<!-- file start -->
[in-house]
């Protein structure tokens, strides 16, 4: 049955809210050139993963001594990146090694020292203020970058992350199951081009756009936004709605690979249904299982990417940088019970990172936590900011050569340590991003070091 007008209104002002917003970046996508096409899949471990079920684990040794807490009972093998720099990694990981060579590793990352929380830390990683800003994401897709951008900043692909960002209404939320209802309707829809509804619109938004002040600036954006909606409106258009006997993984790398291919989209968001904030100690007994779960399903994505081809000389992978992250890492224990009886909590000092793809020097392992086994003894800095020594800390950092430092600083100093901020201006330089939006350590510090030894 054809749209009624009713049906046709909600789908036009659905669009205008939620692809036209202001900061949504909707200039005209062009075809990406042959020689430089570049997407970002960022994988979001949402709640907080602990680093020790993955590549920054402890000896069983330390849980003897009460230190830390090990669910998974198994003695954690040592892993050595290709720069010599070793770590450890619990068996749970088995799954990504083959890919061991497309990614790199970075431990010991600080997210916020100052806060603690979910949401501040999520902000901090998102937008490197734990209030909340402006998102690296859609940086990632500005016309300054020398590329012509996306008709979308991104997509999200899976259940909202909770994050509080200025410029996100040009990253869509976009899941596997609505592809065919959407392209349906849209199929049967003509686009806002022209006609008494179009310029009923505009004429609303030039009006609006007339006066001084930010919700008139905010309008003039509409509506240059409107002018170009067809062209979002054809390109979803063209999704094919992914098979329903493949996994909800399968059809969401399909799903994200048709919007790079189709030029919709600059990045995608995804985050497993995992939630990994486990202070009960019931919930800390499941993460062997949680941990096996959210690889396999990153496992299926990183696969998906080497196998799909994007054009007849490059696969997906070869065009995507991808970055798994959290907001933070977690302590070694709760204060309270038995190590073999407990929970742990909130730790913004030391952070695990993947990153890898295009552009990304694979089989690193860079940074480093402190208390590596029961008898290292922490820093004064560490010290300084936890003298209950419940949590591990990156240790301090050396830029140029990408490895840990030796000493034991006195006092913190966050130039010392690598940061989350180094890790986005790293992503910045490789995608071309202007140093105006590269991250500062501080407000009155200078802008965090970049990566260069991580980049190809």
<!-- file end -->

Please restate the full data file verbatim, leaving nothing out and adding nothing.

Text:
[in-house]
């Protein structure tokens, strides 16, 4: 049955809210050139993963001594990146090694020292203020970058992350199951081009756009936004709605690979249904299982990417940088019970990172936590900011050569340590991003070091 007008209104002002917003970046996508096409899949471990079920684990040794807490009972093998720099990694990981060579590793990352929380830390990683800003994401897709951008900043692909960002209404939320209802309707829809509804619109938004002040600036954006909606409106258009006997993984790398291919989209968001904030100690007994779960399903994505081809000389992978992250890492224990009886909590000092793809020097392992086994003894800095020594800390950092430092600083100093901020201006330089939006350590510090030894 054809749209009624009713049906046709909600789908036009659905669009205008939620692809036209202001900061949504909707200039005209062009075809990406042959020689430089570049997407970002960022994988979001949402709640907080602990680093020790993955590549920054402890000896069983330390849980003897009460230190830390090990669910998974198994003695954690040592892993050595290709720069010599070793770590450890619990068996749970088995799954990504083959890919061991497309990614790199970075431990010991600080997210916020100052806060603690979910949401501040999520902000901090998102937008490197734990209030909340402006998102690296859609940086990632500005016309300054020398590329012509996306008709979308991104997509999200899976259940909202909770994050509080200025410029996100040009990253869509976009899941596997609505592809065919959407392209349906849209199929049967003509686009806002022209006609008494179009310029009923505009004429609303030039009006609006007339006066001084930010919700008139905010309008003039509409509506240059409107002018170009067809062209979002054809390109979803063209999704094919992914098979329903493949996994909800399968059809969401399909799903994200048709919007790079189709030029919709600059990045995608995804985050497993995992939630990994486990202070009960019931919930800390499941993460062997949680941990096996959210690889396999990153496992299926990183696969998906080497196998799909994007054009007849490059696969997906070869065009995507991808970055798994959290907001933070977690302590070694709760204060309270038995190590073999407990929970742990909130730790913004030391952070695990993947990153890898295009552009990304694979089989690193860079940074480093402190208390590596029961008898290292922490820093004064560490010290300084936890003298209950419940949590591990990156240790301090050396830029140029990408490895840990030796000493034991006195006092913190966050130039010392690598940061989350180094890790986005790293992503910045490789995608071309202007140093105006590269991250500062501080407000009155200078802008965090970049990566260069991580980049190809």